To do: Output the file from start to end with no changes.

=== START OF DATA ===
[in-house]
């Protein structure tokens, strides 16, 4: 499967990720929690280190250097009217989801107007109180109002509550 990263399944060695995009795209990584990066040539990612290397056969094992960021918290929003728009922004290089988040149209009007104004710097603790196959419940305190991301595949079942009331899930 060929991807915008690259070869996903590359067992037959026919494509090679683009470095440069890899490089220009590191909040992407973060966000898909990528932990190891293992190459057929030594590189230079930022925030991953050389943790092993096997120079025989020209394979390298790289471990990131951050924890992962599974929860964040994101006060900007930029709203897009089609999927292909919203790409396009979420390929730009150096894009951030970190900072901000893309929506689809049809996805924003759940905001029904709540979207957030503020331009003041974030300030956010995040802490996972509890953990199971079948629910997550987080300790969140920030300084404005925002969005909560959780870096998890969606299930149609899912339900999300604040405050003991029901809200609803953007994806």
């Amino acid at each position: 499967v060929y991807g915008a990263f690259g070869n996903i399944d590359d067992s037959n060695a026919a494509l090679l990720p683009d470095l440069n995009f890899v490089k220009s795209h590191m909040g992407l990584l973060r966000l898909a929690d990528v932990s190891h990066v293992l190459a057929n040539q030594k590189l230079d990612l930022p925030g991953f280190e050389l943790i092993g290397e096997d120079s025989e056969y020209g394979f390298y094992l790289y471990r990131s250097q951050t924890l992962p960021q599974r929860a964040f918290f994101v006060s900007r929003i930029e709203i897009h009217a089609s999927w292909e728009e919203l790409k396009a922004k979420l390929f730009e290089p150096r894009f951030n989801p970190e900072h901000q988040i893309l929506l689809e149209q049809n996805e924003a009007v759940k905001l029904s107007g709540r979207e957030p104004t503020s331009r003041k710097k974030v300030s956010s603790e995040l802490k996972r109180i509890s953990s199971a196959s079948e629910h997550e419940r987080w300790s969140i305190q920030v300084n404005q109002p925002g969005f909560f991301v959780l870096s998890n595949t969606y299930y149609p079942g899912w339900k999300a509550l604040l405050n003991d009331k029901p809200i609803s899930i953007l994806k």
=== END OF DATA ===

[in-house]
């Protein structure tokens, strides 16, 4: 499967990720929690280190250097009217989801107007109180109002509550 990263399944060695995009795209990584990066040539990612290397056969094992960021918290929003728009922004290089988040149209009007104004710097603790196959419940305190991301595949079942009331899930 060929991807915008690259070869996903590359067992037959026919494509090679683009470095440069890899490089220009590191909040992407973060966000898909990528932990190891293992190459057929030594590189230079930022925030991953050389943790092993096997120079025989020209394979390298790289471990990131951050924890992962599974929860964040994101006060900007930029709203897009089609999927292909919203790409396009979420390929730009150096894009951030970190900072901000893309929506689809049809996805924003759940905001029904709540979207957030503020331009003041974030300030956010995040802490996972509890953990199971079948629910997550987080300790969140920030300084404005925002969005909560959780870096998890969606299930149609899912339900999300604040405050003991029901809200609803953007994806």
């Amino acid at each position: 499967v060929y991807g915008a990263f690259g070869n996903i399944d590359d067992s037959n060695a026919a494509l090679l990720p683009d470095l440069n995009f890899v490089k220009s795209h590191m909040g992407l990584l973060r966000l898909a929690d990528v932990s190891h990066v293992l190459a057929n040539q030594k590189l230079d990612l930022p925030g991953f280190e050389l943790i092993g290397e096997d120079s025989e056969y020209g394979f390298y094992l790289y471990r990131s250097q951050t924890l992962p960021q599974r929860a964040f918290f994101v006060s900007r929003i930029e709203i897009h009217a089609s999927w292909e728009e919203l790409k396009a922004k979420l390929f730009e290089p150096r894009f951030n989801p970190e900072h901000q988040i893309l929506l689809e149209q049809n996805e924003a009007v759940k905001l029904s107007g709540r979207e957030p104004t503020s331009r003041k710097k974030v300030s956010s603790e995040l802490k996972r109180i509890s953990s199971a196959s079948e629910h997550e419940r987080w300790s969140i305190q920030v300084n404005q109002p925002g969005f909560f991301v959780l870096s998890n595949t969606y299930y149609p079942g899912w339900k999300a509550l604040l405050n003991d009331k029901p809200i609803s899930i953007l994806k």